The Formovie X5 employs Texas Instruments's 0.47-inch native 1080p DLP chipset, combined with XPR fast four-phase pixel-shifting, to generate a 3840x2160 UHD resolution image on screen. It accomplishes this task quite effectively, yielding a sharp and clear image. This is complemented by the ALPD single laser light engine, capable of lasting 20,000 hours at full power. This laser design is said to eliminate laser speckle, and I'm pleased to report that during my time with the X5 I didn't perceive any instances of laser speckle. Nor did I see any rainbow artifacts, which is a common occurrence among many DLP projectors.
Some recent (and more expensive) portables are touting triple-laser designs that promise color gamut that exceeds 100% of the DCI-P3 color space used to master most of today's HDR content, and even provide coverage in excess of the super-wide BT.2020 gamut. The X5 makes no claim in its marketing or specs to reaching either benchmark and its measured gamut coverage is in line with what we see from most single-laser projectors. For BT.2020 it measured at 57.6% u.v and 52.12% x.y, while DCI-P3 measured 76.55% u.v and 72.2% x.y.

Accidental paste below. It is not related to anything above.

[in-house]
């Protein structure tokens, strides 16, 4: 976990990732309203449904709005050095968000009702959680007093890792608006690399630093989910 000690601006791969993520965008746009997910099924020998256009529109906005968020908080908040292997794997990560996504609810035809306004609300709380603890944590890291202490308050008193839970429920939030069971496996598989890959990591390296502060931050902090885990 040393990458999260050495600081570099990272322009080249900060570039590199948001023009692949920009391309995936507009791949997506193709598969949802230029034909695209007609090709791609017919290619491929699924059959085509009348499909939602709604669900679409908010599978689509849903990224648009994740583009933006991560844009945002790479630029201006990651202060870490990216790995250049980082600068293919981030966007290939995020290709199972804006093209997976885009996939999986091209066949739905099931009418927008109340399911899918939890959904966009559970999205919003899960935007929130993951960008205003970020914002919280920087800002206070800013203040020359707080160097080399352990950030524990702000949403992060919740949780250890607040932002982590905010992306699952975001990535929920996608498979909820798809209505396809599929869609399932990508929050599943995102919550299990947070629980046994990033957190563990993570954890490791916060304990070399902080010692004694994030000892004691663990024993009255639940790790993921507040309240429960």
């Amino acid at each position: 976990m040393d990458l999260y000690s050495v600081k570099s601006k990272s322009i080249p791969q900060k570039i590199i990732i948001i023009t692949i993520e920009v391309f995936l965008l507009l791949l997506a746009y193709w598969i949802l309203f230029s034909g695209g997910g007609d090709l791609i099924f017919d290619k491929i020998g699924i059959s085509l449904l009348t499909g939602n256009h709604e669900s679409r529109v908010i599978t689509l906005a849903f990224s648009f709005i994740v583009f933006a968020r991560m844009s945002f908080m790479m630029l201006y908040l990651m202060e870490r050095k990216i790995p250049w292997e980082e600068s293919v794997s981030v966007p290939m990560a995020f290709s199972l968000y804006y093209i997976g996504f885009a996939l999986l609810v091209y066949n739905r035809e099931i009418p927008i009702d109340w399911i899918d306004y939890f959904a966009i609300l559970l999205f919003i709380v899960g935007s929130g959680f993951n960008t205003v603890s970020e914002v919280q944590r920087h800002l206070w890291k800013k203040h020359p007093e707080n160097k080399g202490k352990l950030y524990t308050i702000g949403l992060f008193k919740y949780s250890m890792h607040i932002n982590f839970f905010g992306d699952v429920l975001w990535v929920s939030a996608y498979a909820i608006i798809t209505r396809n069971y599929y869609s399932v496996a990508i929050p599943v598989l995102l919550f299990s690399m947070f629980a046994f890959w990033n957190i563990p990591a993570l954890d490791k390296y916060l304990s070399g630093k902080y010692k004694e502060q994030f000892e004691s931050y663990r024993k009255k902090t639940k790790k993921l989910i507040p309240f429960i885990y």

Another anticipated advantage was a swift power-on time, common among solid-state light source projectors. The X5 did power-up quickly, but the time required to put an image on screen was inconsistent. At times it took about 20 seconds, while on other occasions it took over 2 minutes to move past the FengOS boot screen and present a picture. Fortunately, this OS will likely be replaced with an Android TV interface for the global market at some point in the future (more on this below), though Formovie says that units sold today will not likely be upgradeable to the new OS.